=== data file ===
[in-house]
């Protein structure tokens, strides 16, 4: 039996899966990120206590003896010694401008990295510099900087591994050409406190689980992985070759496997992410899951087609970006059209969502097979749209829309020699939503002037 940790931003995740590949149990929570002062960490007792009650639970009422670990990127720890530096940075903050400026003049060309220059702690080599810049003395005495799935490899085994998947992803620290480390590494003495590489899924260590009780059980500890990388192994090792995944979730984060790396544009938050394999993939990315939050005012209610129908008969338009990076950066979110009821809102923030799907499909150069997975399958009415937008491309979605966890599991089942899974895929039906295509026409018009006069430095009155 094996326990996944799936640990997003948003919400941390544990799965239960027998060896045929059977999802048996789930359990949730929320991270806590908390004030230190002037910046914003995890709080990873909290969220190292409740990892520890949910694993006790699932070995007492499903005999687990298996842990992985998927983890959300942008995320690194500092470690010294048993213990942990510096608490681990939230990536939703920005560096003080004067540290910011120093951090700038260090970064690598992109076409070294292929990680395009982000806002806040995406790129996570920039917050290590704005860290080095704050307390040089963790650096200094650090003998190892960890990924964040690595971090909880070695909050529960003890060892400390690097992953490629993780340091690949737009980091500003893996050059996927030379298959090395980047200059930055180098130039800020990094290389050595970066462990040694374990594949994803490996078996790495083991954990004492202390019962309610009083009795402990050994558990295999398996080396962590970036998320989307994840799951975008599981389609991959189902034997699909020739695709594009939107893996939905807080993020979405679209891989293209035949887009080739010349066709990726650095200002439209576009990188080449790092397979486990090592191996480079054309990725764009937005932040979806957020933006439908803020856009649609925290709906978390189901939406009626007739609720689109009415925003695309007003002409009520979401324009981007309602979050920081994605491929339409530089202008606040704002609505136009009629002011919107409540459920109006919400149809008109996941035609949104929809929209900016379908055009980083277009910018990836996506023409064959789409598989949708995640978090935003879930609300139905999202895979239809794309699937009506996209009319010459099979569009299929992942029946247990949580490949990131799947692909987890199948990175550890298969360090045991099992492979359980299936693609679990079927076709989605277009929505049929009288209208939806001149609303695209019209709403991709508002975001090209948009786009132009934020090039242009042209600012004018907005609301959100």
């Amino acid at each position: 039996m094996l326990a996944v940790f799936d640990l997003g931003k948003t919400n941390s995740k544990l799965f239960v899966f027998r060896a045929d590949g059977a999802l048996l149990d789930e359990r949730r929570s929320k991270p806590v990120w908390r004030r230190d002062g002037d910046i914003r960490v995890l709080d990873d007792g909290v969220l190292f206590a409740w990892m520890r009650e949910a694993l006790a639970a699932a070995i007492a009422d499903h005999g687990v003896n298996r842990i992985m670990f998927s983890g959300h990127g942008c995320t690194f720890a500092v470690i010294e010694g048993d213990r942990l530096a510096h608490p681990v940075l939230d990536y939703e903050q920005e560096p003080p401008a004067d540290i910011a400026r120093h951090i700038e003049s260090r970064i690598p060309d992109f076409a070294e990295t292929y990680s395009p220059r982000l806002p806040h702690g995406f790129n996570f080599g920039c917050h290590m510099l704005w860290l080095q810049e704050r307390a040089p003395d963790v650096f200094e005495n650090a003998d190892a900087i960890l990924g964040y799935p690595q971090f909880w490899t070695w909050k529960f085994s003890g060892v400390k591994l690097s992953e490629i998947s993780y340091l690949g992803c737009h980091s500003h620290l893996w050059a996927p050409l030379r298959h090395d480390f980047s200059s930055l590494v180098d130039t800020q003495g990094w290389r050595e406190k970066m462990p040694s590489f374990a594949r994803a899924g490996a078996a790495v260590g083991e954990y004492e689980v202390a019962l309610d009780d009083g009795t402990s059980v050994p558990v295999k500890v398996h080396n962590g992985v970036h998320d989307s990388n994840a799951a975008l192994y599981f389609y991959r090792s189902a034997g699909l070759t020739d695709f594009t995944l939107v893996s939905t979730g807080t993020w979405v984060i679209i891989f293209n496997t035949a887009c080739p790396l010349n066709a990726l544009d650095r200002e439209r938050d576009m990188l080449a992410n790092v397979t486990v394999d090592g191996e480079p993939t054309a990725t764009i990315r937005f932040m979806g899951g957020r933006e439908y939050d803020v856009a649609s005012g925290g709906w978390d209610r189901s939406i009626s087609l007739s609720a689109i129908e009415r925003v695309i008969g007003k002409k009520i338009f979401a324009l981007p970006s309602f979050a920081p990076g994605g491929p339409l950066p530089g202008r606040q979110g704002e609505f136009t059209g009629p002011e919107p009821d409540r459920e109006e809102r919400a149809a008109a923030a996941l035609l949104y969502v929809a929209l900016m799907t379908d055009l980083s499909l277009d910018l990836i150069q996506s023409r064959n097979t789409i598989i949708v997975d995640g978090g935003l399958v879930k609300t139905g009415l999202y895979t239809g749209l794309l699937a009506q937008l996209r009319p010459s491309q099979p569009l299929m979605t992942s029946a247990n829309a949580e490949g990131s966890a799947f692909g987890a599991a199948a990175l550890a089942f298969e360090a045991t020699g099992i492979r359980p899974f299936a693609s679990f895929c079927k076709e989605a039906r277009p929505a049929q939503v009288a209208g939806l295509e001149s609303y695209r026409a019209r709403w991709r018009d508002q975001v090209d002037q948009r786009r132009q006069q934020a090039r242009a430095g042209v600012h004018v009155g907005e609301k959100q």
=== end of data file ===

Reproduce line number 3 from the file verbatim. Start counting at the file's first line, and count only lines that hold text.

């Amino acid at each position: 039996m094996l326990a996944v940790f799936d640990l997003g931003k948003t919400n941390s995740k544990l799965f239960v899966f027998r060896a045929d590949g059977a999802l048996l149990d789930e359990r949730r929570s929320k991270p806590v990120w908390r004030r230190d002062g002037d910046i914003r960490v995890l709080d990873d007792g909290v969220l190292f206590a409740w990892m520890r009650e949910a694993l006790a639970a699932a070995i007492a009422d499903h005999g687990v003896n298996r842990i992985m670990f998927s983890g959300h990127g942008c995320t690194f720890a500092v470690i010294e010694g048993d213990r942990l530096a510096h608490p681990v940075l939230d990536y939703e903050q920005e560096p003080p401008a004067d540290i910011a400026r120093h951090i700038e003049s260090r970064i690598p060309d992109f076409a070294e990295t292929y990680s395009p220059r982000l806002p806040h702690g995406f790129n996570f080599g920039c917050h290590m510099l704005w860290l080095q810049e704050r307390a040089p003395d963790v650096f200094e005495n650090a003998d190892a900087i960890l990924g964040y799935p690595q971090f909880w490899t070695w909050k529960f085994s003890g060892v400390k591994l690097s992953e490629i998947s993780y340091l690949g992803c737009h980091s500003h620290l893996w050059a996927p050409l030379r298959h090395d480390f980047s200059s930055l590494v180098d130039t800020q003495g990094w290389r050595e406190k970066m462990p040694s590489f374990a594949r994803a899924g490996a078996a790495v260590g083991e954990y004492e689980v202390a019962l309610d009780d009083g009795t402990s059980v050994p558990v295999k500890v398996h080396n962590g992985v970036h998320d989307s990388n994840a799951a975008l192994y599981f389609y991959r090792s189902a034997g699909l070759t020739d695709f594009t995944l939107v893996s939905t979730g807080t993020w979405v984060i679209i891989f293209n496997t035949a887009c080739p790396l010349n066709a990726l544009d650095r200002e439209r938050d576009m990188l080449a992410n790092v397979t486990v394999d090592g191996e480079p993939t054309a990725t764009i990315r937005f932040m979806g899951g957020r933006e439908y939050d803020v856009a649609s005012g925290g709906w978390d209610r189901s939406i009626s087609l007739s609720a689109i129908e009415r925003v695309i008969g007003k002409k009520i338009f979401a324009l981007p970006s309602f979050a920081p990076g994605g491929p339409l950066p530089g202008r606040q979110g704002e609505f136009t059209g009629p002011e919107p009821d409540r459920e109006e809102r919400a149809a008109a923030a996941l035609l949104y969502v929809a929209l900016m799907t379908d055009l980083s499909l277009d910018l990836i150069q996506s023409r064959n097979t789409i598989i949708v997975d995640g978090g935003l399958v879930k609300t139905g009415l999202y895979t239809g749209l794309l699937a009506q937008l996209r009319p010459s491309q099979p569009l299929m979605t992942s029946a247990n829309a949580e490949g990131s966890a799947f692909g987890a599991a199948a990175l550890a089942f298969e360090a045991t020699g099992i492979r359980p899974f299936a693609s679990f895929c079927k076709e989605a039906r277009p929505a049929q939503v009288a209208g939806l295509e001149s609303y695209r026409a019209r709403w991709r018009d508002q975001v090209d002037q948009r786009r132009q006069q934020a090039r242009a430095g042209v600012h004018v009155g907005e609301k959100q």